Another Dry Winter Takes Supply Toll

Another Dry Winter Takes Supply Toll

Friant’s Initial Allocation Is 65% Of Class 1; Runoff Outlook Falls

For a second consecutive year, winter storms seem to have largely done a disappearing act in Central California, a fact that has not been lost in the Friant Division’s initial declaration of Central Valley Project water supplies.

The U.S. Bureau of Reclamation has established a 65% supply of Class 1 water for Friant Division users, or 520,000 acre-feet. No Class 2 water is being made available. Class 2 water supplies of up to 1.4 million acre-feet are not declared until the Bureau is certain all 800,000 acre-feet of the firm Class 1 contract supply can be delivered.


Thanks to a few storm events that brought significant amounts of mountain snow and rain late in 2012 before conditions turned mostly dry in January and February, Reclamation’s supply for Friant is improved from the 35% Class 1 declaration made in March 2012.

In an average year, about 1,250,000 acre-feet of overall Central Valley Project water is delivered to users along the Madera and Friant-Kern canals. If the new supply allocation were to hold up, total Friant deliveries would be about 41% of average. Friant’s water supply for the contract year that concluded February 28 ended up at 57% (456,000 acre-feet) in districts with Class 1 contracts. No Class 2 water has been available since 2011.

Hopes for a “miracle March” or “amazing April” do not have much foundation within the latest long-term climate predictions from the National Weather Service’s Climate Prediction Center. The March-through-May precipitation forecast throughout the San Joaquin Valley is below average.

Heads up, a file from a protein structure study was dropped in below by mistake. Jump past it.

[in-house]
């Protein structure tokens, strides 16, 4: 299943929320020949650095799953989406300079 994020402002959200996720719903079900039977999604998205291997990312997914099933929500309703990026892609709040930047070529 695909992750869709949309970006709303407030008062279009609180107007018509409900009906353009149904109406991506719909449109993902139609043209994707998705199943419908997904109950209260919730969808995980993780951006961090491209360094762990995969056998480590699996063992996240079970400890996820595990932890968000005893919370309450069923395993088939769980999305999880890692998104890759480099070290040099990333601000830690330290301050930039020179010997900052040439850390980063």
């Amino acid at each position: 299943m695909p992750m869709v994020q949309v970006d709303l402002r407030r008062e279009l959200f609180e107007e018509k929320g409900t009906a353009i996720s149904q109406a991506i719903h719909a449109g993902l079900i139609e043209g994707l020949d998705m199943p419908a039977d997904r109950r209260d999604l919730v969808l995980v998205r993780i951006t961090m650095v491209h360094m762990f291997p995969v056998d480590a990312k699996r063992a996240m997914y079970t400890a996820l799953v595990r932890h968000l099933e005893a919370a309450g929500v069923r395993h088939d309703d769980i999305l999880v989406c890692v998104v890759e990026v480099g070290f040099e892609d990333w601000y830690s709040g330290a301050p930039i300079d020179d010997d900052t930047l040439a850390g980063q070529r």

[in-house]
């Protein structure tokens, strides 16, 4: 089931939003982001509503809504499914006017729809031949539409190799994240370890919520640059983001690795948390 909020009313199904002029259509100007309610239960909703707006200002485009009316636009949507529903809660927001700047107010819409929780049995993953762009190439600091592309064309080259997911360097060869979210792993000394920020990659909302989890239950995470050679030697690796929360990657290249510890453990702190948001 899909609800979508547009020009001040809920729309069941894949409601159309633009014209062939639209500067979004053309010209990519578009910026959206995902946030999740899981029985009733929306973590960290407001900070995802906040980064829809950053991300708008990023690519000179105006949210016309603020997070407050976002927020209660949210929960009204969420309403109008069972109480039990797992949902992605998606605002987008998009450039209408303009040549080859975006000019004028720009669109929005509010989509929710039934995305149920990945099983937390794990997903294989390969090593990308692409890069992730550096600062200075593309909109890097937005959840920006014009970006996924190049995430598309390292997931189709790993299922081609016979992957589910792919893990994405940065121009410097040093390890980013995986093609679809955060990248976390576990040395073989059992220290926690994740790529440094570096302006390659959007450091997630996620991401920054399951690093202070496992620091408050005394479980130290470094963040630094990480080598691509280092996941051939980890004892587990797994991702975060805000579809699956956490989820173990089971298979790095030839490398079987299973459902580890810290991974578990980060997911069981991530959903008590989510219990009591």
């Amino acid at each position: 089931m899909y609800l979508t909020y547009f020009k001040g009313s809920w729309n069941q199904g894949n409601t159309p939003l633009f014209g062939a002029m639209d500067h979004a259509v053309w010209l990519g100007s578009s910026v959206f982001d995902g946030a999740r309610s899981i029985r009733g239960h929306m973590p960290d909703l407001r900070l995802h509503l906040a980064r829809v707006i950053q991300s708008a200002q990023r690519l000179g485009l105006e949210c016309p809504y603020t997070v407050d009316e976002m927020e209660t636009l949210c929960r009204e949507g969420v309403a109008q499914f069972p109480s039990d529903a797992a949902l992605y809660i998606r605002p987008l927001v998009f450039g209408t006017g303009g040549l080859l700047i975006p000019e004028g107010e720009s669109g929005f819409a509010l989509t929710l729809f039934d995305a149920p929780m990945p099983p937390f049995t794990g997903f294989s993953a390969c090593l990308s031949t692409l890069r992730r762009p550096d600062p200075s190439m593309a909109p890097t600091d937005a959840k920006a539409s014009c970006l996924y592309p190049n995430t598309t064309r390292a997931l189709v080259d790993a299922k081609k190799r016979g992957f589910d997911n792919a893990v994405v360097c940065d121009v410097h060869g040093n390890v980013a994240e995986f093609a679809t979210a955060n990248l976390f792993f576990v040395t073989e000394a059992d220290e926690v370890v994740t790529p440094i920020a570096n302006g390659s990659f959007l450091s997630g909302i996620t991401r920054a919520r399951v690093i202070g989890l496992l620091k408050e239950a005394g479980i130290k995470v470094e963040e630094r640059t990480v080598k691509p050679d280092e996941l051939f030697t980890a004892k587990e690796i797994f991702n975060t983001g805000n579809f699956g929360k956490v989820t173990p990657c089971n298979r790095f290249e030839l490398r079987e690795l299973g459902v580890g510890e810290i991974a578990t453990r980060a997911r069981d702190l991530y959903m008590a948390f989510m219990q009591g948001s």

A cold, complex storm system did bring some welcomed valley rain, particularly in the south valley,  mountain snowfall from the March 6-8 event unseasonably light.

The March 1 California Department of Water Resources forecast, based on conditions before the latest storm, expects runoff to be 65% of average if normal precipitation occurs. It could be 42% from April through July, the peak snowmelt period, if conditions remain dry.


The California Cooperative Snow Survey made across the San Joaquin River watershed March 1 found snowpack water contents at 65% of the March 1 average and 56% of what is considered normal on April 1, the date in which the Sierra snowpack is assumed to reach its maximum. Water content readings on the 11 snow courses with the highest elevation ranged between 58%-69% of the April 1 average while conditions on lower elevation courses were significantly less.

Best conditions were found atop Kaiser Pass, at the 9,100-foot elevation northeast of Huntington Lake. There, a depth of 63.1 inches of snow yielded 24.40 inches of water content, 63% of the April 1 average.

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